Pi-Lot-es

pilates-3799327_1920I love Pilates. Once you learn the movements, you can do Mat Work anywhere. Bedroom floor, back yard, hotel room. I consider that it saved my life.

I’m convinced that I developed bursitis in my hips from an often-prescribed medication. I won’t name it, in case Big Pharma starts poking into my life. Let’s just say most cardio docs want you to take it. I can’t prove that it happened, but it coincidentally occurred right after I began taking it. I stopped the prescription quite a few years ago. The constant pain in my muscles and joints was not worth the small risk of not taking it. I had to stop exercising because of the pain.

And then I discovered Pilates. The manager of fitness programs at our rec center suggested I try it. The teacher was phenomenal and taught the Classical version. When I began the lessons, it was hard work. I was still on the drug and didn’t have a lot of muscle strength. I still had pain. Some in-depth research made me stop the meds and within three months, everything changed. Sure, I adapted to the routine, but the biggest gain was no more pain.

I love Pilates.

It’s been eight years since I first laid down on a mat and stuck my legs in the air. (Yep, most movements are like that.) You will hear that Pilates is all about core strength. They are not kidding. I am often amazed how much I now have. Why core strength? You might think it’s all about the abs. That is part of it, but it is so much more. From your neck to your knees, everything is connected and has the most impact on your daily life. Getting up out of a chair takes core strength. Good balance requires core strength. Lifting your arms in the air requires strength in your shoulder girdle. Without it, you might become one of those rounded-shoulder, shuffling elderly that we too often see.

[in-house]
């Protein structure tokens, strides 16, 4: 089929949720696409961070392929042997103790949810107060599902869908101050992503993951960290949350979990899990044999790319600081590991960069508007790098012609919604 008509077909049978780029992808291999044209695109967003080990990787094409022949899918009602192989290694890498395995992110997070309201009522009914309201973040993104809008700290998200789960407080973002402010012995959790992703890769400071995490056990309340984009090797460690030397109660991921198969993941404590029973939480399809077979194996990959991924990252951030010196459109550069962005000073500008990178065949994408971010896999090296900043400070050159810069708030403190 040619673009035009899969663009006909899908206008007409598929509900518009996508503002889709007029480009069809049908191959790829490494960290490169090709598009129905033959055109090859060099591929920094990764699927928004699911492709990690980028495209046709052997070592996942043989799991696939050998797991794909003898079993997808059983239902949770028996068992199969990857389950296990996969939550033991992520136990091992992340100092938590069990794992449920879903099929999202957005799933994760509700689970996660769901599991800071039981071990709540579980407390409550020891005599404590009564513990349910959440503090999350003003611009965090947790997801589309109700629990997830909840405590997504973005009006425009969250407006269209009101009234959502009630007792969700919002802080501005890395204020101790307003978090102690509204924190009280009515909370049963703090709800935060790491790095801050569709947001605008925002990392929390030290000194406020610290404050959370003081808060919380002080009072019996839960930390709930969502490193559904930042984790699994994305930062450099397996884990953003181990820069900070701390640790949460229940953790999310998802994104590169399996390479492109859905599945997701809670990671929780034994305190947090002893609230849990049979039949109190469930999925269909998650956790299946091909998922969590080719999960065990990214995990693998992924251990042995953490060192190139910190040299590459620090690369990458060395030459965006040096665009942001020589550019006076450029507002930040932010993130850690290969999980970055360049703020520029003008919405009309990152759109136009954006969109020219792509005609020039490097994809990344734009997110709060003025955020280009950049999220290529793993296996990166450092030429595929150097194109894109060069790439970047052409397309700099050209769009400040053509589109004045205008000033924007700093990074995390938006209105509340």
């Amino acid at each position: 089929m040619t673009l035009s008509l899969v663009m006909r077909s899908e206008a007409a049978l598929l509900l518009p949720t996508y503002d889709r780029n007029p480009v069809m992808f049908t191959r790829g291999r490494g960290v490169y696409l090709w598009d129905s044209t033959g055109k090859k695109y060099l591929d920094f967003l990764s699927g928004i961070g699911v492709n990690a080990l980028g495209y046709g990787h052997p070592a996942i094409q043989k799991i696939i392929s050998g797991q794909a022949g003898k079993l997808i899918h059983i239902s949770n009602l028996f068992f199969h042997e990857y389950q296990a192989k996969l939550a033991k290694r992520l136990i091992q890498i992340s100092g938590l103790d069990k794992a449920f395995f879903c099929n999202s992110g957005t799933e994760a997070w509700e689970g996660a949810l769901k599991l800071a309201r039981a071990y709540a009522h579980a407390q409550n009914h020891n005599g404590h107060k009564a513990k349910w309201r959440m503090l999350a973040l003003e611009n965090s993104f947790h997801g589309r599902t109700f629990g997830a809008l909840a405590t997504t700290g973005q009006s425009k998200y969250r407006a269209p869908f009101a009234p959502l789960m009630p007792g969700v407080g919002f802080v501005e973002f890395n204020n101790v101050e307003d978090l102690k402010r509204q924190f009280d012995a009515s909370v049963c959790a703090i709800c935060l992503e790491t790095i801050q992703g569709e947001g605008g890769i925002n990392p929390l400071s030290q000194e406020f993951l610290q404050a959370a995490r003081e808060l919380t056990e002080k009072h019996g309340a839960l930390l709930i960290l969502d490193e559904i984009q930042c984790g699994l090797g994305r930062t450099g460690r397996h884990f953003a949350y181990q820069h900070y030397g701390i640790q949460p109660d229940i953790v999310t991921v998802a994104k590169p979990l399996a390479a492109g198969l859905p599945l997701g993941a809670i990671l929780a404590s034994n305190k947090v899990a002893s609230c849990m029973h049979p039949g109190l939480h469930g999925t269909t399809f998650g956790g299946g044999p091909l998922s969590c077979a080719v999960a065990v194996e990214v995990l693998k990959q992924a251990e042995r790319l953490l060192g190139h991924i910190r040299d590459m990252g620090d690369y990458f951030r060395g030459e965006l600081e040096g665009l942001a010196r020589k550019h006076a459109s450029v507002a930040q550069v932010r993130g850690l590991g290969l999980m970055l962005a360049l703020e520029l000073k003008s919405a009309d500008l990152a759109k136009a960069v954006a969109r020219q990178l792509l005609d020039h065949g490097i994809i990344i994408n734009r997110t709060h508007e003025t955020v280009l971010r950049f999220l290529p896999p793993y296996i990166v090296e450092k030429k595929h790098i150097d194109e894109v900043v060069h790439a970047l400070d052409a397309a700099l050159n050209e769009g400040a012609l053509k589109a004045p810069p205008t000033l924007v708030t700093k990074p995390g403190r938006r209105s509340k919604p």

Going to a class is fun. Since you are laying down most of the time, you can’t really see what anyone else is doing so there isn’t much competition. However, it is really impressive when you see someone do the inversions so effortlessly. You can do it by yourself. You can do it with a friend. (Sounds dirty, but it’s not.) You can do it however often you want. I try to do a short routine every night before bed. It helps to “untwist” me, so to speak, from my day. You don’t get all sweaty and cardio so it doesn’t affect your sleep.

A whole lotta Pilates is really good for you in every which way. Anyone up for the “Hundred”?

2 thoughts on “Pi-Lot-es

  1. Good for you!!! I am so impressed with anyone that does Pilates consistently. I have thought about yoga and Pilates. I have tried a few times but I have to admit I just never kept it up. I have found as I get older I need to work on my balance. I am going to start no matter on what level. Thank you for the inspiration. 🌸

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    1. Keeping up with it has everything to do with the teacher and the style. There are different flavors to Pilates and I like Classical. My first teacher was awesome! She focused on form and how to modify if you had issues. She periodically worked on different muscle groups and what they do for you. I couldn’t wait to go to her class. I’ve had several different teachers in the last few years; some good, some okay. I quit going a month ago because I don’t like the new teacher or the style. I does make a difference. Yoga is not my thing – I’m not very bendable. lol

      Liked by 1 person

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